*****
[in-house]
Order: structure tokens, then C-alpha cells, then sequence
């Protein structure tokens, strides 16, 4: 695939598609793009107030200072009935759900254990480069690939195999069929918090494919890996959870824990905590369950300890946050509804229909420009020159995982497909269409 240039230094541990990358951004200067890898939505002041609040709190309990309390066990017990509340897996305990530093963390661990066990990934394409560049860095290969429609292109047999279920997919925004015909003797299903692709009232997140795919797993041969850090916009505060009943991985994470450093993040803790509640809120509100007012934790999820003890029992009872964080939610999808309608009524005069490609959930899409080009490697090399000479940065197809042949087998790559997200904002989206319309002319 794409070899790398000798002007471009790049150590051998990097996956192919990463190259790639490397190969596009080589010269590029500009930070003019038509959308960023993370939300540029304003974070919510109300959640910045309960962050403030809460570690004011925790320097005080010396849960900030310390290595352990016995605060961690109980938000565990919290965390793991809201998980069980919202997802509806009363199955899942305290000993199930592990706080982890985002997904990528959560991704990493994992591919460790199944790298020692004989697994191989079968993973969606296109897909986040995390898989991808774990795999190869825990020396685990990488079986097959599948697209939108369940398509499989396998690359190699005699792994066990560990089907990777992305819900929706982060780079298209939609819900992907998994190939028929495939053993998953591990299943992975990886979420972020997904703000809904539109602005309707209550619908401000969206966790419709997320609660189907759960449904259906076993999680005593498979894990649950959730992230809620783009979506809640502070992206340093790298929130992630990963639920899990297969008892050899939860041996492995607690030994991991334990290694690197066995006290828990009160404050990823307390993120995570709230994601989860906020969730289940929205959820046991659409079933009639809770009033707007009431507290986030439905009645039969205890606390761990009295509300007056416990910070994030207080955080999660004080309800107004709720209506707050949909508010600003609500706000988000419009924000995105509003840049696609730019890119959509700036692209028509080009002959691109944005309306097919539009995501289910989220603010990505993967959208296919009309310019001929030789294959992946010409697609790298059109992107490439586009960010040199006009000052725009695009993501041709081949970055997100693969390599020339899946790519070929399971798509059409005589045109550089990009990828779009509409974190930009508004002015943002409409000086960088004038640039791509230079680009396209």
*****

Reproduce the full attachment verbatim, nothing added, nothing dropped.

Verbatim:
[in-house]
Order: structure tokens, then C-alpha cells, then sequence
């Protein structure tokens, strides 16, 4: 695939598609793009107030200072009935759900254990480069690939195999069929918090494919890996959870824990905590369950300890946050509804229909420009020159995982497909269409 240039230094541990990358951004200067890898939505002041609040709190309990309390066990017990509340897996305990530093963390661990066990990934394409560049860095290969429609292109047999279920997919925004015909003797299903692709009232997140795919797993041969850090916009505060009943991985994470450093993040803790509640809120509100007012934790999820003890029992009872964080939610999808309608009524005069490609959930899409080009490697090399000479940065197809042949087998790559997200904002989206319309002319 794409070899790398000798002007471009790049150590051998990097996956192919990463190259790639490397190969596009080589010269590029500009930070003019038509959308960023993370939300540029304003974070919510109300959640910045309960962050403030809460570690004011925790320097005080010396849960900030310390290595352990016995605060961690109980938000565990919290965390793991809201998980069980919202997802509806009363199955899942305290000993199930592990706080982890985002997904990528959560991704990493994992591919460790199944790298020692004989697994191989079968993973969606296109897909986040995390898989991808774990795999190869825990020396685990990488079986097959599948697209939108369940398509499989396998690359190699005699792994066990560990089907990777992305819900929706982060780079298209939609819900992907998994190939028929495939053993998953591990299943992975990886979420972020997904703000809904539109602005309707209550619908401000969206966790419709997320609660189907759960449904259906076993999680005593498979894990649950959730992230809620783009979506809640502070992206340093790298929130992630990963639920899990297969008892050899939860041996492995607690030994991991334990290694690197066995006290828990009160404050990823307390993120995570709230994601989860906020969730289940929205959820046991659409079933009639809770009033707007009431507290986030439905009645039969205890606390761990009295509300007056416990910070994030207080955080999660004080309800107004709720209506707050949909508010600003609500706000988000419009924000995105509003840049696609730019890119959509700036692209028509080009002959691109944005309306097919539009995501289910989220603010990505993967959208296919009309310019001929030789294959992946010409697609790298059109992107490439586009960010040199006009000052725009695009993501041709081949970055997100693969390599020339899946790519070929399971798509059409005589045109550089990009990828779009509409974190930009508004002015943002409409000086960088004038640039791509230079680009396209």